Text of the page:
• Dengue Virus

Dengue IgG Microwell Serum ELISA Catalog# DEN-G (Export Only)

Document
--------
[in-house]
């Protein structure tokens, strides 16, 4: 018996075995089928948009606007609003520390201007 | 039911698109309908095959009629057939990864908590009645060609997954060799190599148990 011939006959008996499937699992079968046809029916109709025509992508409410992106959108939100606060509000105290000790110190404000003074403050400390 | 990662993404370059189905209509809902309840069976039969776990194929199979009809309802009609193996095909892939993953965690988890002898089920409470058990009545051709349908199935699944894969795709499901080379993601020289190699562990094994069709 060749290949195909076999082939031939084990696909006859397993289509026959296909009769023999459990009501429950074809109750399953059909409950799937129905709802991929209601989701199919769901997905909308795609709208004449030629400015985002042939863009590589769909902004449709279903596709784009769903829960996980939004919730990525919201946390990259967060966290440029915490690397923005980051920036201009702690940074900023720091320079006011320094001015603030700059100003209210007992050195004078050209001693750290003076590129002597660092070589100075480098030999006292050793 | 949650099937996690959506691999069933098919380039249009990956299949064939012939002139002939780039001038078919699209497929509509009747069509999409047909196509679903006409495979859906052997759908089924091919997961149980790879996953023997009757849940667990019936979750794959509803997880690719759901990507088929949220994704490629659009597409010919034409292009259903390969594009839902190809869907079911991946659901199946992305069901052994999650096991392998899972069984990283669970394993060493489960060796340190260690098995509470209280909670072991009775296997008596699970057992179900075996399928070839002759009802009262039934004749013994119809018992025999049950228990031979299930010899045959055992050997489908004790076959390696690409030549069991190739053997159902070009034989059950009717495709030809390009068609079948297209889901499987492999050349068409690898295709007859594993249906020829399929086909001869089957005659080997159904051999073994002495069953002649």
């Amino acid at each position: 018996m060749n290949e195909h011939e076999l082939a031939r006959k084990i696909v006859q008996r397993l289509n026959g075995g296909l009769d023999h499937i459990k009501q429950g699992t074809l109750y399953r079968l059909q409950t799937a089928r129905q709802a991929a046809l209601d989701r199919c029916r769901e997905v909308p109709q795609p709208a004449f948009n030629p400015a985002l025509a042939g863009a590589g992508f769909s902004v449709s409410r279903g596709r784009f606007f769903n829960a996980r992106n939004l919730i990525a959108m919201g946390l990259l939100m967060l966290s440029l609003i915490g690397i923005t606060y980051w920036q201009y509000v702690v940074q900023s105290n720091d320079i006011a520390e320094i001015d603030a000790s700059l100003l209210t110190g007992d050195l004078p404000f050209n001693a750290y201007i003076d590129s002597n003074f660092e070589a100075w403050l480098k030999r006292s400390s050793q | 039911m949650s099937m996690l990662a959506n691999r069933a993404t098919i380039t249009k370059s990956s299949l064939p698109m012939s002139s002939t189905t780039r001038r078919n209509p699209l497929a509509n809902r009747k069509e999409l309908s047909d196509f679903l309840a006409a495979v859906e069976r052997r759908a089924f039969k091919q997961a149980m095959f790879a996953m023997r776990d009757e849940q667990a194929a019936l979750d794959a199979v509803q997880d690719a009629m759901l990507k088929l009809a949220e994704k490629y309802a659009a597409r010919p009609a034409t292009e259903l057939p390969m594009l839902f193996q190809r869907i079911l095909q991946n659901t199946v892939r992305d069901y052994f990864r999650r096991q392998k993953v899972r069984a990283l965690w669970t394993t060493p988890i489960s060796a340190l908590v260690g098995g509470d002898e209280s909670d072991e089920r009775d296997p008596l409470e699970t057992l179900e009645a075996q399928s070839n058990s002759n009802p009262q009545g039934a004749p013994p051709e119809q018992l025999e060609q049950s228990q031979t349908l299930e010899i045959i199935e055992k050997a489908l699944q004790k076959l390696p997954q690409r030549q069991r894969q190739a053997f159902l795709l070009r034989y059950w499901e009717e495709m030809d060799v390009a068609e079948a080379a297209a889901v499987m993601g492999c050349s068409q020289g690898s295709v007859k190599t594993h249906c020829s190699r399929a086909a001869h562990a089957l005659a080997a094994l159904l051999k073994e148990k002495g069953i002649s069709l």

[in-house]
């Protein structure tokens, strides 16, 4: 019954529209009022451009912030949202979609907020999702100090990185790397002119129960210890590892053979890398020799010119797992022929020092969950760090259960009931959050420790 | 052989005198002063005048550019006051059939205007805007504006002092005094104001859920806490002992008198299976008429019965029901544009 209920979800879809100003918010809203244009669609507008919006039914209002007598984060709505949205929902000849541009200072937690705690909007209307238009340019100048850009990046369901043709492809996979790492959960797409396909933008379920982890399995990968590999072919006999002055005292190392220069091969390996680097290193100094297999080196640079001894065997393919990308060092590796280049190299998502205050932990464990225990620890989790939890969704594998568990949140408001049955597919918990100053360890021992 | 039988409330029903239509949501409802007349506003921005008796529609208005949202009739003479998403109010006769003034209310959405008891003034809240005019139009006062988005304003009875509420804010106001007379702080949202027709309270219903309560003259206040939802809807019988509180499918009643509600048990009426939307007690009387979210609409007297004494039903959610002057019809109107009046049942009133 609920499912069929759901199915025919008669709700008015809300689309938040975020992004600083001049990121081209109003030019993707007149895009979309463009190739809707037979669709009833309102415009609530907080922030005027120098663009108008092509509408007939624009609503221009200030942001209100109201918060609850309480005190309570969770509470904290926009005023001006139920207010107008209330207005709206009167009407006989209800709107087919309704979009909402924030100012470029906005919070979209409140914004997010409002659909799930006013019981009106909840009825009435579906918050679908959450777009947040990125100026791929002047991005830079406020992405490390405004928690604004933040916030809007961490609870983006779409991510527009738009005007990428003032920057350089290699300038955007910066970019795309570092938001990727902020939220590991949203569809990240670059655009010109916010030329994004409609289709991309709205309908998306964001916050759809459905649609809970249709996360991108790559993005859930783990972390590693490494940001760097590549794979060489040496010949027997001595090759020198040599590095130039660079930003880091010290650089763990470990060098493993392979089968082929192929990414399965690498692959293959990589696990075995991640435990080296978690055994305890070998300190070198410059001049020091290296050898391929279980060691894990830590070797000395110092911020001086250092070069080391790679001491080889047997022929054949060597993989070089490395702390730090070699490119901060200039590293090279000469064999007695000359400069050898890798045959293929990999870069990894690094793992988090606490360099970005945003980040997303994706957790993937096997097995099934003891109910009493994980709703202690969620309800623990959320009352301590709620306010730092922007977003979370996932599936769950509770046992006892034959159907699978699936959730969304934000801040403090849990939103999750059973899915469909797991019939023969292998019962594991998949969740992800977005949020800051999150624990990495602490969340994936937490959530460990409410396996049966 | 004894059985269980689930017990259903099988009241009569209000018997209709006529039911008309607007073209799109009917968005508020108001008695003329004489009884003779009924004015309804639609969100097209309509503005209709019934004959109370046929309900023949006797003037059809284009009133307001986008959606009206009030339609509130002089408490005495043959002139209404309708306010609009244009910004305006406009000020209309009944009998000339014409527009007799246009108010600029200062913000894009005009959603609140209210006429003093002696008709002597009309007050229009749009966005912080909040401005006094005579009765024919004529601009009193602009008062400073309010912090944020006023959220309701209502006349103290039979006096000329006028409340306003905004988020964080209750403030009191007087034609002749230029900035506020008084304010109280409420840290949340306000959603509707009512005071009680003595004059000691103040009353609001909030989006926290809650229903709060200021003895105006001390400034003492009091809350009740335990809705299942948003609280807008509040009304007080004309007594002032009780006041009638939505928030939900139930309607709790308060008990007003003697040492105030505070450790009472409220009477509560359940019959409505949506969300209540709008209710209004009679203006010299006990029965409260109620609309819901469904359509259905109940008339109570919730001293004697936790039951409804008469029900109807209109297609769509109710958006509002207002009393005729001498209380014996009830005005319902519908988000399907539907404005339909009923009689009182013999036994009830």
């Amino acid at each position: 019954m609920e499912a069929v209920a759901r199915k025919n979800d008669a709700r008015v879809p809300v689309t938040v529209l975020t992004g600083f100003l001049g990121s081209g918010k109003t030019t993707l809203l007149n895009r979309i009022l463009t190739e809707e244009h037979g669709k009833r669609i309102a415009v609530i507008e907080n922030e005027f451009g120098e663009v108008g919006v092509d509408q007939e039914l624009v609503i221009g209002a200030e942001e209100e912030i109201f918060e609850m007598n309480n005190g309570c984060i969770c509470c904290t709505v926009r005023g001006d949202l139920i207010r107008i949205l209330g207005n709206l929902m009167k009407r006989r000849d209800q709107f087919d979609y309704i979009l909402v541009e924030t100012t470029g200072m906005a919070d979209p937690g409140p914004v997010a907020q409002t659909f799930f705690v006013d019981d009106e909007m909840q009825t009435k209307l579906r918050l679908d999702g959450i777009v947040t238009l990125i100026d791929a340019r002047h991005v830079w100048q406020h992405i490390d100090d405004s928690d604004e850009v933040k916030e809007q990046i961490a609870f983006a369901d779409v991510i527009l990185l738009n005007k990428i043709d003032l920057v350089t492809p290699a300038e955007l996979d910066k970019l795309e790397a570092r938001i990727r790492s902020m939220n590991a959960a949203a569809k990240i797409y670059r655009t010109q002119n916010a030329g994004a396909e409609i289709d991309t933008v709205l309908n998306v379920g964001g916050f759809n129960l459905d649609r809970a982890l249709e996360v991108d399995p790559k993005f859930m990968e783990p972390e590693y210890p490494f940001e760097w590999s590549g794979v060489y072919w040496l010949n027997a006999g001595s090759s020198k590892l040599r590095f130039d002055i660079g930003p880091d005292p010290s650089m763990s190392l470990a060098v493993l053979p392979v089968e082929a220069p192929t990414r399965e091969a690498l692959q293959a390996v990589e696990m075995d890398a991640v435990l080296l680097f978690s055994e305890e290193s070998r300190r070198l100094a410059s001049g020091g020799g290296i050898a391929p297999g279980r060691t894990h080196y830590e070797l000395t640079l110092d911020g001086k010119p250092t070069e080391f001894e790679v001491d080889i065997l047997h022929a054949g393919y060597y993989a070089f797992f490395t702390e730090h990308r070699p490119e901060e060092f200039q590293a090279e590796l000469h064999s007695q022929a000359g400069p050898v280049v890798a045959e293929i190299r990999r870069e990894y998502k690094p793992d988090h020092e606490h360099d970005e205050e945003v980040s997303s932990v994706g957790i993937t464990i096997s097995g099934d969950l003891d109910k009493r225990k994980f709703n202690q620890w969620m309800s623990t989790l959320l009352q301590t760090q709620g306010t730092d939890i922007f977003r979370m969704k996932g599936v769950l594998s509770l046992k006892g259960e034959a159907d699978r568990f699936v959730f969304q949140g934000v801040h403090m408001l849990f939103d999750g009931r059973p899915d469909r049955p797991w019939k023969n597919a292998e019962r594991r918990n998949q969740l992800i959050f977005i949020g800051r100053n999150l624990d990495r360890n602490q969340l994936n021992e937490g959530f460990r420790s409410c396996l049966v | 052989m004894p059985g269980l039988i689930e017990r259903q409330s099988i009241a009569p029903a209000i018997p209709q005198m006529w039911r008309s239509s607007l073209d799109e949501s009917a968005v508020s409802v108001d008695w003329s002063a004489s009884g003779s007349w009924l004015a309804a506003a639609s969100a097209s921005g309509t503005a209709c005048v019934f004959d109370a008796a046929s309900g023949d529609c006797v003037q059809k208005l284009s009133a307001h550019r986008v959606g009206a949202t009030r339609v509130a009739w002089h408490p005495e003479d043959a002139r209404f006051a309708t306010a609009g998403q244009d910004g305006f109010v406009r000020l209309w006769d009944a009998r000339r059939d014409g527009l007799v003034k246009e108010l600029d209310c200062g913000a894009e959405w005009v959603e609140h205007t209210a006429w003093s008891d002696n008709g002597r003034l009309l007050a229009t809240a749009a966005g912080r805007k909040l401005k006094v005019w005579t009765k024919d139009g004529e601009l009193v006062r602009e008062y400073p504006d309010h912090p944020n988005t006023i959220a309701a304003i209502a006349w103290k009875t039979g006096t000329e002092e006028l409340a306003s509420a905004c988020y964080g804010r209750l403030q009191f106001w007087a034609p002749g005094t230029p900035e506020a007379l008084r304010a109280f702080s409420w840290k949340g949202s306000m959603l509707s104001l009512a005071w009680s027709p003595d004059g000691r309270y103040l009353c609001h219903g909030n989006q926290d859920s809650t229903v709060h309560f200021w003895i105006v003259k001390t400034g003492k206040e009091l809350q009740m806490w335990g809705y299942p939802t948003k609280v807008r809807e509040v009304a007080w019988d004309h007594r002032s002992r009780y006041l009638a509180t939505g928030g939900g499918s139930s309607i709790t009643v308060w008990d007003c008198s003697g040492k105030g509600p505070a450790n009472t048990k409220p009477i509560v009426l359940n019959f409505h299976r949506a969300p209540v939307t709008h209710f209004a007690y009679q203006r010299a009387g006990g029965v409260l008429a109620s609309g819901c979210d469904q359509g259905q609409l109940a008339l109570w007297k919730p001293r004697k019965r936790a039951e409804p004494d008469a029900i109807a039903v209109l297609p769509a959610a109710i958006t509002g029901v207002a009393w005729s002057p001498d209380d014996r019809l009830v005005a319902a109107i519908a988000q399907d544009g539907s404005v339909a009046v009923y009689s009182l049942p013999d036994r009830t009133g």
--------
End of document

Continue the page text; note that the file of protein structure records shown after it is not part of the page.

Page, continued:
Dengue fever, caused by any of the four serotypes of dengue virus, is endemic in Southeast Asia as well as South and Central America. Repeat infection with a second type of dengue virus is thought to cause dengue hemorrhagic fever in about 10 percent of infected people. Dengue antibodies do not confer immunity beyond 3-6 weeks to a second dengue type. Epidemiological factors, clinical findings (including fever, tachycardia, thrombocytopenia, etc.), exposure in endemic regions, and other laboratory results should be considered in diagnosing acute disease. Acute disease diagnosis will also include a positive laboratory confirmation in many cases. Infection with dengue virus can result in a wide disease spectrum, from a mild fever to life-threatening dengue hemorrhagic fever and dengue shock syndrome.1 Symptoms of classical dengue fever, following a 5-8 day incubation period, include rash, severe headache, nausea, vomiting, chills, malaise, macular rash and may include lymphadenopathy. Hemorrhagic dengue fever involves increased blood vessel permeability which can lead to shock and death in about 10% of reported cases. Dengue fever can only be treated by supportive care and is prevented by mosquito control. In primary infections, circulating IgM antibody to the viral coat proteins is detected 5-6 days after the onset of illness, and gradually decreases within 1-2 months of onset. IgG antibody to dengue virus is detected approximately 14 days after onset in primary infections, and by day 2 in secondary infections. In secondary infections, IgM antibody may reappear but gradually diminishes, while IgG antibody persists, often at high titer. These patterns of dengue antibody development permit serological differentiation of primary and secondary infections. Characteristically, acute patients with primary infections have a higher IgM:IgG ratio than are found in secondary infections. Patients with secondary infections generally have higher IgG levels. Acute or recent infections are identified by a rise in antibody titer as well as high IgM levels. The Flaviviridae family includes the four serotypes of dengue virus as well as the yellow fever and Japanese encephalitis viruses. There is substantial cross reactivity among flaviviruses, due to the presence of common antigenic determinants. The four dengue serotypes cross react among themselves, but there are also unique determinants for each serotype. Although infection with a given serotype confers durable protection against that serotype, dengue virus serotypes are not cross-protective, and reinfection with a second serotype has been linked to development of the more severe hemorrhagic form of dengue referred to as dengue hemorrhagic fever. Determination of the infecting serotype may be important in gauging the potential severity of a dengue outbreak.1 The most straightforward diagnosis of a recent infection is achieved by detection of the virus in patient's blood, either by isolating the virus in susceptible cell cultures or mosquitoes, or by identifying viral RNA with hybridization6 or PCR8 techniques. However, these methods are laborious and require specialized laboratory facilities. In addition, the level of circulating virus wanes as the antibody level rises, and these procedures are successful only when done within about 5 days of onset of illness. Serological methods to detect dengue antibodies have been the most commonly used diagnostic procedures. The ELISA microwell method for the detection of IgM antibodies is currently the most useful procedure for providing a specific serological diagnosis of dengue infection. This method is reported to be as sensitive as the Hemagglutination Inhibition (HI) method.7 The IgM ELISA method is generally replacing other techniques for IgM determination because of its sensitivity, potential for automation and ability to accommodate large numbers of samples. For the determination of IgM antibody by the ELISA method, it has been recommended that measures be taken to eliminate IgG antibodies from current or previous flavivirus infections, since IgG antibodies may be present in excess and depress the sensitivity for the detection of IgM.


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